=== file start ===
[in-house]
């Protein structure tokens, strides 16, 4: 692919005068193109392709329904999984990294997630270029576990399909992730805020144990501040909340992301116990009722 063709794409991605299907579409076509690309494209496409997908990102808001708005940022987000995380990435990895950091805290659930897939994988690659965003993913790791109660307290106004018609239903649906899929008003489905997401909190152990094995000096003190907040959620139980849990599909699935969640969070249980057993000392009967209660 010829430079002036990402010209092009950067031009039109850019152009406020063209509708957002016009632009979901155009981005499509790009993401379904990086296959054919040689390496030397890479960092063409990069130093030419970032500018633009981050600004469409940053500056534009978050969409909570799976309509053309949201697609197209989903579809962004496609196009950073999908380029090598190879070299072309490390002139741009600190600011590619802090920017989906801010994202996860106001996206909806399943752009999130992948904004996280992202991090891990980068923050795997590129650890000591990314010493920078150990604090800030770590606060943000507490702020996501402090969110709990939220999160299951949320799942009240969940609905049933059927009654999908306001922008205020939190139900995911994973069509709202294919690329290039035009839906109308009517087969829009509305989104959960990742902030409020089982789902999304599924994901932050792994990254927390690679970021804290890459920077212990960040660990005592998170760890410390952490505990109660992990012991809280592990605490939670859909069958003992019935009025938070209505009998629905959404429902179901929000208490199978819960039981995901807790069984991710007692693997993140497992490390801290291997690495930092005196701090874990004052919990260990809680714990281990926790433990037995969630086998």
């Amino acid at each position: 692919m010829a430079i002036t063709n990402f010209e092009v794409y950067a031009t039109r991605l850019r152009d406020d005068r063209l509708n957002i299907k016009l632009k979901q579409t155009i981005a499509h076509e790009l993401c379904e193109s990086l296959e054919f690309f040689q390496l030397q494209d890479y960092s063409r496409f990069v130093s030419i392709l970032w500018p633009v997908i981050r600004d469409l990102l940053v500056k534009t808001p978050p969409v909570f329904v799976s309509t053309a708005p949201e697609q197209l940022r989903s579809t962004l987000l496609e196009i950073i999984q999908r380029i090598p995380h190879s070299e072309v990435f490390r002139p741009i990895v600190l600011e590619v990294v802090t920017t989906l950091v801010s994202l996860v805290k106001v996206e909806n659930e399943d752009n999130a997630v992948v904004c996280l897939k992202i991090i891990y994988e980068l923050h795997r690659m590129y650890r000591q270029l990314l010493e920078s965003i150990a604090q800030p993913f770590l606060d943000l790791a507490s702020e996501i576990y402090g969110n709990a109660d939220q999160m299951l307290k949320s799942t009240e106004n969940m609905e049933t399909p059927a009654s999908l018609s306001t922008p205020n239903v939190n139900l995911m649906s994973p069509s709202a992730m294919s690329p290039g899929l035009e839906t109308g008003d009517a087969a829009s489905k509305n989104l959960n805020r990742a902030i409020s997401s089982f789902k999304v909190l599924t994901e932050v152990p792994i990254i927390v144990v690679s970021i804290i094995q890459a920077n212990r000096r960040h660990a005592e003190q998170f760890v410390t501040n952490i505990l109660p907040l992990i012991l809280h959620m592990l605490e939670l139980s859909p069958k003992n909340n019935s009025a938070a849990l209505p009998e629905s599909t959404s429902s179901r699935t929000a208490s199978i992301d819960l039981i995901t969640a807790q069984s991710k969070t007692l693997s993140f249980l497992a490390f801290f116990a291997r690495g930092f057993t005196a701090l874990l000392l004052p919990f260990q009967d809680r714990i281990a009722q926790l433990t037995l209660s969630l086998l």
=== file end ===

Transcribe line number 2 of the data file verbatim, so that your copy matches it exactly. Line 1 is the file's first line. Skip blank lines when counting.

């Protein structure tokens, strides 16, 4: 692919005068193109392709329904999984990294997630270029576990399909992730805020144990501040909340992301116990009722 063709794409991605299907579409076509690309494209496409997908990102808001708005940022987000995380990435990895950091805290659930897939994988690659965003993913790791109660307290106004018609239903649906899929008003489905997401909190152990094995000096003190907040959620139980849990599909699935969640969070249980057993000392009967209660 010829430079002036990402010209092009950067031009039109850019152009406020063209509708957002016009632009979901155009981005499509790009993401379904990086296959054919040689390496030397890479960092063409990069130093030419970032500018633009981050600004469409940053500056534009978050969409909570799976309509053309949201697609197209989903579809962004496609196009950073999908380029090598190879070299072309490390002139741009600190600011590619802090920017989906801010994202996860106001996206909806399943752009999130992948904004996280992202991090891990980068923050795997590129650890000591990314010493920078150990604090800030770590606060943000507490702020996501402090969110709990939220999160299951949320799942009240969940609905049933059927009654999908306001922008205020939190139900995911994973069509709202294919690329290039035009839906109308009517087969829009509305989104959960990742902030409020089982789902999304599924994901932050792994990254927390690679970021804290890459920077212990960040660990005592998170760890410390952490505990109660992990012991809280592990605490939670859909069958003992019935009025938070209505009998629905959404429902179901929000208490199978819960039981995901807790069984991710007692693997993140497992490390801290291997690495930092005196701090874990004052919990260990809680714990281990926790433990037995969630086998």